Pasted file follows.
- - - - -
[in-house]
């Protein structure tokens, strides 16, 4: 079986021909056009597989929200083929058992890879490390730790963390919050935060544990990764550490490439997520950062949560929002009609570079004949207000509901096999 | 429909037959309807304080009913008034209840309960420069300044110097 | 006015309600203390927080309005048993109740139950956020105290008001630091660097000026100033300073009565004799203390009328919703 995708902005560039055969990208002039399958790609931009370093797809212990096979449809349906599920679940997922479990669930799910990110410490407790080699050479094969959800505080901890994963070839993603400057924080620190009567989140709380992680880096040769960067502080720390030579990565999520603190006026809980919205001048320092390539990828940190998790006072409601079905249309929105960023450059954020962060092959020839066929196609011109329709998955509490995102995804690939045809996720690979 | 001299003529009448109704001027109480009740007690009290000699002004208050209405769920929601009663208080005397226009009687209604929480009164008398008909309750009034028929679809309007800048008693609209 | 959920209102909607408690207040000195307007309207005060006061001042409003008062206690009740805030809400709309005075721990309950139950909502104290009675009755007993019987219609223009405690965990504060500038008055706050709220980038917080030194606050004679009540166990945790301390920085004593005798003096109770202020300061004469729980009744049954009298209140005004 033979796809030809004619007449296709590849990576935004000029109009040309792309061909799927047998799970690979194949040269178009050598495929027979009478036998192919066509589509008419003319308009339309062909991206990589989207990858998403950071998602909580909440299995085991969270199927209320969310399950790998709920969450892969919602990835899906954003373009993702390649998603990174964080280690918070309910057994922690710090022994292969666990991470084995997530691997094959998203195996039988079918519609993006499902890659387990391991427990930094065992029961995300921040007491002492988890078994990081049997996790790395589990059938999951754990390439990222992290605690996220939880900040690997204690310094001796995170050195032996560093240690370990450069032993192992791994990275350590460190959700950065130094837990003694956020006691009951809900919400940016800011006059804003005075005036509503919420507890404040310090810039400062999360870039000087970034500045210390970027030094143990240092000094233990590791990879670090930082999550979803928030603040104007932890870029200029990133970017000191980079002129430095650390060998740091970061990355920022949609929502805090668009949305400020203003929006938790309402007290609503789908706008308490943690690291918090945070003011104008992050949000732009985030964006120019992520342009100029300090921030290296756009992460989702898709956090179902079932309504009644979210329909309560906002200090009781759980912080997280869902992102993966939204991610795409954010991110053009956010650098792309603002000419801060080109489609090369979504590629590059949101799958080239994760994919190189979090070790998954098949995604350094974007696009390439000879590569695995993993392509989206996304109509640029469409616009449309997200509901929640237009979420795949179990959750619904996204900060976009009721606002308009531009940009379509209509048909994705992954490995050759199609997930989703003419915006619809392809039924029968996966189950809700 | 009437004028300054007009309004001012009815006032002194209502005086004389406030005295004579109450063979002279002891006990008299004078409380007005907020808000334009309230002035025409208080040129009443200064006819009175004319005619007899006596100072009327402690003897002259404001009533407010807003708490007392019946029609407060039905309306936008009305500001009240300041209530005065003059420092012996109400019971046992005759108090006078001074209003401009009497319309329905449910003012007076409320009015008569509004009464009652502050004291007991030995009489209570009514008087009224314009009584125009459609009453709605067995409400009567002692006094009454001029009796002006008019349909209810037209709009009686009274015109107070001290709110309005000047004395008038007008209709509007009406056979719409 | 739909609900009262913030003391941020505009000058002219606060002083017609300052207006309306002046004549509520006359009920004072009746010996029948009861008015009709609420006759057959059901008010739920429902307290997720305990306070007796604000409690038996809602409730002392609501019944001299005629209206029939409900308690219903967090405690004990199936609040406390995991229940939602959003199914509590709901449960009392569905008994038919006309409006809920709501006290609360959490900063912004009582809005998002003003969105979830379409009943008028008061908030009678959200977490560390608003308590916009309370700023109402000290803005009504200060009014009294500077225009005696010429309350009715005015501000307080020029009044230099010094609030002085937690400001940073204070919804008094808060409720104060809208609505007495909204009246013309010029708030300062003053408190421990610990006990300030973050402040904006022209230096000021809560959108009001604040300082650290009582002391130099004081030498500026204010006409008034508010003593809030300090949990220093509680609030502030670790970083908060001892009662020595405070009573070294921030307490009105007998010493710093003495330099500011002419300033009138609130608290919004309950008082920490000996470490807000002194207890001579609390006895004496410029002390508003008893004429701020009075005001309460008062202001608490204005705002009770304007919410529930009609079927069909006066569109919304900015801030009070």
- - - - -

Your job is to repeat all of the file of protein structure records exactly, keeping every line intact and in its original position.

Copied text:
[in-house]
């Protein structure tokens, strides 16, 4: 079986021909056009597989929200083929058992890879490390730790963390919050935060544990990764550490490439997520950062949560929002009609570079004949207000509901096999 | 429909037959309807304080009913008034209840309960420069300044110097 | 006015309600203390927080309005048993109740139950956020105290008001630091660097000026100033300073009565004799203390009328919703 995708902005560039055969990208002039399958790609931009370093797809212990096979449809349906599920679940997922479990669930799910990110410490407790080699050479094969959800505080901890994963070839993603400057924080620190009567989140709380992680880096040769960067502080720390030579990565999520603190006026809980919205001048320092390539990828940190998790006072409601079905249309929105960023450059954020962060092959020839066929196609011109329709998955509490995102995804690939045809996720690979 | 001299003529009448109704001027109480009740007690009290000699002004208050209405769920929601009663208080005397226009009687209604929480009164008398008909309750009034028929679809309007800048008693609209 | 959920209102909607408690207040000195307007309207005060006061001042409003008062206690009740805030809400709309005075721990309950139950909502104290009675009755007993019987219609223009405690965990504060500038008055706050709220980038917080030194606050004679009540166990945790301390920085004593005798003096109770202020300061004469729980009744049954009298209140005004 033979796809030809004619007449296709590849990576935004000029109009040309792309061909799927047998799970690979194949040269178009050598495929027979009478036998192919066509589509008419003319308009339309062909991206990589989207990858998403950071998602909580909440299995085991969270199927209320969310399950790998709920969450892969919602990835899906954003373009993702390649998603990174964080280690918070309910057994922690710090022994292969666990991470084995997530691997094959998203195996039988079918519609993006499902890659387990391991427990930094065992029961995300921040007491002492988890078994990081049997996790790395589990059938999951754990390439990222992290605690996220939880900040690997204690310094001796995170050195032996560093240690370990450069032993192992791994990275350590460190959700950065130094837990003694956020006691009951809900919400940016800011006059804003005075005036509503919420507890404040310090810039400062999360870039000087970034500045210390970027030094143990240092000094233990590791990879670090930082999550979803928030603040104007932890870029200029990133970017000191980079002129430095650390060998740091970061990355920022949609929502805090668009949305400020203003929006938790309402007290609503789908706008308490943690690291918090945070003011104008992050949000732009985030964006120019992520342009100029300090921030290296756009992460989702898709956090179902079932309504009644979210329909309560906002200090009781759980912080997280869902992102993966939204991610795409954010991110053009956010650098792309603002000419801060080109489609090369979504590629590059949101799958080239994760994919190189979090070790998954098949995604350094974007696009390439000879590569695995993993392509989206996304109509640029469409616009449309997200509901929640237009979420795949179990959750619904996204900060976009009721606002308009531009940009379509209509048909994705992954490995050759199609997930989703003419915006619809392809039924029968996966189950809700 | 009437004028300054007009309004001012009815006032002194209502005086004389406030005295004579109450063979002279002891006990008299004078409380007005907020808000334009309230002035025409208080040129009443200064006819009175004319005619007899006596100072009327402690003897002259404001009533407010807003708490007392019946029609407060039905309306936008009305500001009240300041209530005065003059420092012996109400019971046992005759108090006078001074209003401009009497319309329905449910003012007076409320009015008569509004009464009652502050004291007991030995009489209570009514008087009224314009009584125009459609009453709605067995409400009567002692006094009454001029009796002006008019349909209810037209709009009686009274015109107070001290709110309005000047004395008038007008209709509007009406056979719409 | 739909609900009262913030003391941020505009000058002219606060002083017609300052207006309306002046004549509520006359009920004072009746010996029948009861008015009709609420006759057959059901008010739920429902307290997720305990306070007796604000409690038996809602409730002392609501019944001299005629209206029939409900308690219903967090405690004990199936609040406390995991229940939602959003199914509590709901449960009392569905008994038919006309409006809920709501006290609360959490900063912004009582809005998002003003969105979830379409009943008028008061908030009678959200977490560390608003308590916009309370700023109402000290803005009504200060009014009294500077225009005696010429309350009715005015501000307080020029009044230099010094609030002085937690400001940073204070919804008094808060409720104060809208609505007495909204009246013309010029708030300062003053408190421990610990006990300030973050402040904006022209230096000021809560959108009001604040300082650290009582002391130099004081030498500026204010006409008034508010003593809030300090949990220093509680609030502030670790970083908060001892009662020595405070009573070294921030307490009105007998010493710093003495330099500011002419300033009138609130608290919004309950008082920490000996470490807000002194207890001579609390006895004496410029002390508003008893004429701020009075005001309460008062202001608490204005705002009770304007919410529930009609079927069909006066569109919304900015801030009070």